On programmers, deadlines, and “Agile”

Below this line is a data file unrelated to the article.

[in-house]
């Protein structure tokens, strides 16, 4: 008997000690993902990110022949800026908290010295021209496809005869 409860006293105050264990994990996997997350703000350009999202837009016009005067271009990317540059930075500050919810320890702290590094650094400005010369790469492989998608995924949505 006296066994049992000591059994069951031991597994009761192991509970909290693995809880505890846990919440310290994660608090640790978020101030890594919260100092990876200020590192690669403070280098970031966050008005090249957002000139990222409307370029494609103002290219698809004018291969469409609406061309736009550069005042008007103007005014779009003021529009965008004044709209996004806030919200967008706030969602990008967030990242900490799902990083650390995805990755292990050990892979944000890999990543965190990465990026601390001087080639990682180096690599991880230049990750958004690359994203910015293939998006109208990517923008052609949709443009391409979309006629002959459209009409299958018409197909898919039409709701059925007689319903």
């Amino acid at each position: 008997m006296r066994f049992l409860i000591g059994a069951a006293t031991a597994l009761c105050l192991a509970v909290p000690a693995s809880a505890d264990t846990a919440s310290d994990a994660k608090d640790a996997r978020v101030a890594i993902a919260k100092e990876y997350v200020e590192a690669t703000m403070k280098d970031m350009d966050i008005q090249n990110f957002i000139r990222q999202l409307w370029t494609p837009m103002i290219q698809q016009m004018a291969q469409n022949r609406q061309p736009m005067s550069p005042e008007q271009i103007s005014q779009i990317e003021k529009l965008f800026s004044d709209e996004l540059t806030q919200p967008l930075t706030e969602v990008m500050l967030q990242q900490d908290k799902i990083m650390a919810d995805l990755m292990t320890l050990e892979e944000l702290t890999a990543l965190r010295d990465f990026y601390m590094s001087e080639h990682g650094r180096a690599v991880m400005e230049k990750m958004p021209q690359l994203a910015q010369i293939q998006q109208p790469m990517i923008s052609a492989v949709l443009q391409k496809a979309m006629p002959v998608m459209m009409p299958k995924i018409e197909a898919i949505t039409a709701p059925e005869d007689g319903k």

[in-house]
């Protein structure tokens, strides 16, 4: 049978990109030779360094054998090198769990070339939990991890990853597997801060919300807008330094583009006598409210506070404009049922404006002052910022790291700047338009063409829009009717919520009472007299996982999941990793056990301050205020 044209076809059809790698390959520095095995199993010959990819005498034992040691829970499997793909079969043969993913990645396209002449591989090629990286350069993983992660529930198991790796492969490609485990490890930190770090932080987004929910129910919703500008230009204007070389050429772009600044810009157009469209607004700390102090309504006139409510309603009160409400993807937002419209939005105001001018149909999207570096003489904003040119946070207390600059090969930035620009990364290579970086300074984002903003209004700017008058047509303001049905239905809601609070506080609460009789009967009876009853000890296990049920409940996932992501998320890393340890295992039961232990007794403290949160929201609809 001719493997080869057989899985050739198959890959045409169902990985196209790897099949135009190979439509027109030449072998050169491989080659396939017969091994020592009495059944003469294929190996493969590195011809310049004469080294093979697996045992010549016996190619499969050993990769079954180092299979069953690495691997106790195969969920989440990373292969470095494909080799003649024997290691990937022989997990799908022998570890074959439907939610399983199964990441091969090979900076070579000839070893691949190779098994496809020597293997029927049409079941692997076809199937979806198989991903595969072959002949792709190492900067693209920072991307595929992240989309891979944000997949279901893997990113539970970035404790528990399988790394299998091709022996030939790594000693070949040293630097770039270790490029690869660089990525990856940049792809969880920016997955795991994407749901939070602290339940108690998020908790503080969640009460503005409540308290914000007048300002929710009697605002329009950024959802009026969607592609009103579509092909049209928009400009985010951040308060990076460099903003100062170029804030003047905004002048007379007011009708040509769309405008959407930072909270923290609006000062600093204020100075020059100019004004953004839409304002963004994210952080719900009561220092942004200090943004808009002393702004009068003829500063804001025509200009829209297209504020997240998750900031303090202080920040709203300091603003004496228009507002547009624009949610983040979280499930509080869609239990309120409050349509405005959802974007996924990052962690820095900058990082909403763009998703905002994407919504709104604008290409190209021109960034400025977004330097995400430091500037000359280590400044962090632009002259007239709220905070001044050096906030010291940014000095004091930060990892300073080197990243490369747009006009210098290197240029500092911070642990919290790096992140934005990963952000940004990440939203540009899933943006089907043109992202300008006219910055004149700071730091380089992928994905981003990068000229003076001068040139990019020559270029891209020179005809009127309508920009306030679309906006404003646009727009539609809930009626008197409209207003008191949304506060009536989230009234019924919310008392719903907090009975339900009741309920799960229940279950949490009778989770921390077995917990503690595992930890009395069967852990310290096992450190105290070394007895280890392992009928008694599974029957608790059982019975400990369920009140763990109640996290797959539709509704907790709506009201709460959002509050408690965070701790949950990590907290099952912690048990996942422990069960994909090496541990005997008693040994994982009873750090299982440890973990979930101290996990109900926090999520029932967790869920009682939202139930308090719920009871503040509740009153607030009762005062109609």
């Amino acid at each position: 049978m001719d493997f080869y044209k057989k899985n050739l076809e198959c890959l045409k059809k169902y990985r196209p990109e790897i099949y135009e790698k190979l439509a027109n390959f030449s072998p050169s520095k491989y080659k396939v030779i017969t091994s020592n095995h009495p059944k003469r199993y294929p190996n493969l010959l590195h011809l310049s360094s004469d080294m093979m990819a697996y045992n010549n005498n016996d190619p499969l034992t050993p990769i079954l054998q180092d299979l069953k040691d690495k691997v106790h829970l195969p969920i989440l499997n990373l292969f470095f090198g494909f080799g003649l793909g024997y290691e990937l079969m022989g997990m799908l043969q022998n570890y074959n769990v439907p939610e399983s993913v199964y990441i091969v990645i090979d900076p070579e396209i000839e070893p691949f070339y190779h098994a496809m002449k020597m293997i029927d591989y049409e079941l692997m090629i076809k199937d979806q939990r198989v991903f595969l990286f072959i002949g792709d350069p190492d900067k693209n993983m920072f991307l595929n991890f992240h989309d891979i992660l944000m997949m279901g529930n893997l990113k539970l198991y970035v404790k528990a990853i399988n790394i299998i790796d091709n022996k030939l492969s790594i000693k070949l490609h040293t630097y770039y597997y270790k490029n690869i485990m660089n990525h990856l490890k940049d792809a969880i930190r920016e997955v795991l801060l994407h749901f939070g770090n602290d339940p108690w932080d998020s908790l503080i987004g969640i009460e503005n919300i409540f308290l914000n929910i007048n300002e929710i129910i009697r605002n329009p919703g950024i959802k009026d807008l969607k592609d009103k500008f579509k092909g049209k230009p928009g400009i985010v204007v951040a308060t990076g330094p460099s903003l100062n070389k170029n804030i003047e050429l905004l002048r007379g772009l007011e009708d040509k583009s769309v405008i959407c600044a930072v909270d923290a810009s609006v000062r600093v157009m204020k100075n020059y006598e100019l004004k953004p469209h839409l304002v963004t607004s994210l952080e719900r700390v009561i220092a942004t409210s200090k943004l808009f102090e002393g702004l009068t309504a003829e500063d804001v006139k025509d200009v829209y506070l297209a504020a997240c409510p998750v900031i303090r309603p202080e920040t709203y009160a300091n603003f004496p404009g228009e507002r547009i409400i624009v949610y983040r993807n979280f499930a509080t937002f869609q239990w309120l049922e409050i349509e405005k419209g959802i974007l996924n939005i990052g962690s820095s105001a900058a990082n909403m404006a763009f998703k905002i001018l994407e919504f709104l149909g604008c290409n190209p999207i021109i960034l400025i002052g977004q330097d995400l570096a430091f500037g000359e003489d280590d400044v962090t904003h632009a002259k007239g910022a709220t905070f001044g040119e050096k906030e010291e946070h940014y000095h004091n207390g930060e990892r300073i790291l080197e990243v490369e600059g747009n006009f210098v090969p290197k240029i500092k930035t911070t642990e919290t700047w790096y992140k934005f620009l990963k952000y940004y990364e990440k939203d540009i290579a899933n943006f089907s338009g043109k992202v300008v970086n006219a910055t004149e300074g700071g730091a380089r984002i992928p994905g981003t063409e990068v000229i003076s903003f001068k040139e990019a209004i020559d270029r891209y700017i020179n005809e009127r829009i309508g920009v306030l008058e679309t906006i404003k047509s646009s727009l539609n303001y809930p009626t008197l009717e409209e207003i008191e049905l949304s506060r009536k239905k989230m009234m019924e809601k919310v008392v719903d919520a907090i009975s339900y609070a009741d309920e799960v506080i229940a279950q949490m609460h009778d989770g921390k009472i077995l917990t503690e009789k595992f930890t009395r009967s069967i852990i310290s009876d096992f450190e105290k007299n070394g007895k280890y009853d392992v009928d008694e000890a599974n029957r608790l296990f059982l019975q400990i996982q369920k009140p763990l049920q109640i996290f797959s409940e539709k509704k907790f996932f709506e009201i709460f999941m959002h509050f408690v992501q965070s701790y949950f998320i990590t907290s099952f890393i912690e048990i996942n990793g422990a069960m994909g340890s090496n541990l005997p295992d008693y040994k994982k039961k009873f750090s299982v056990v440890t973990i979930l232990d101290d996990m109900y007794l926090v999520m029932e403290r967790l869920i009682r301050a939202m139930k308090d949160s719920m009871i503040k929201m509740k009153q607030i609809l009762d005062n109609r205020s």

Most software “deadlines” are Type II. “QZX needs to be done by Friday” doesn’t mean there’s a real, external deadline. It means, usually, that QZX is not important enough to justify more than a week of a programmer’s time. It’s not an actual deadline but a resource limit. That’s different. Some people enjoy the stress of a legitimate deadline, but no one enjoys an artificial deadline, which exists more to reinforce power relationships and squeeze free extra work out of people than to meet any pressing business need. More savvy people use the latter kind as an excuse to slack: QZX clearly isn’t important enough for them to care if it’s done right, because they won’t budget the time, so slacking will probably be tolerated as long as it’s not egregious. If QZX is so low a concern that the programmer’s only allowed to spend a week of his time on it, then why do it at all? Managers of all stripes seem to think that denying resources and time to a project will encourage those tasked with it to “prove themselves” against adversity (“let’s prove those jerks in management wrong… by working weekends, exceeding expectations and making them a bunch of money”) and work hard to overcome the gap in support and resources between what is given and what is needed. That never happens; not with anyone good, at least. (Clueless 22-year-olds will do it; I did, when I was one. The quality of the code is… suboptimal.) The signal sent by a lack of support and time to do QZX right is: QZX really doesn’t matter. Projects that are genuinelyworth doing don’t have artificial deadlines thrown on them. They only have deadlines if there are real, external deadlines imposed by the outside world, and those are usually objectively legible. They aren’t deadlines that come from managerial opinion “somewhere” but real-world events. It’s marginal, crappy pet projects that no one has faith in that have to be delivered quickly in order to stay alive. For those, it’s best to not deliver them and save energy for things that matter– as far as one can get away with it. Why work hard on something the business doesn’t really care about? What is proved, in doing so?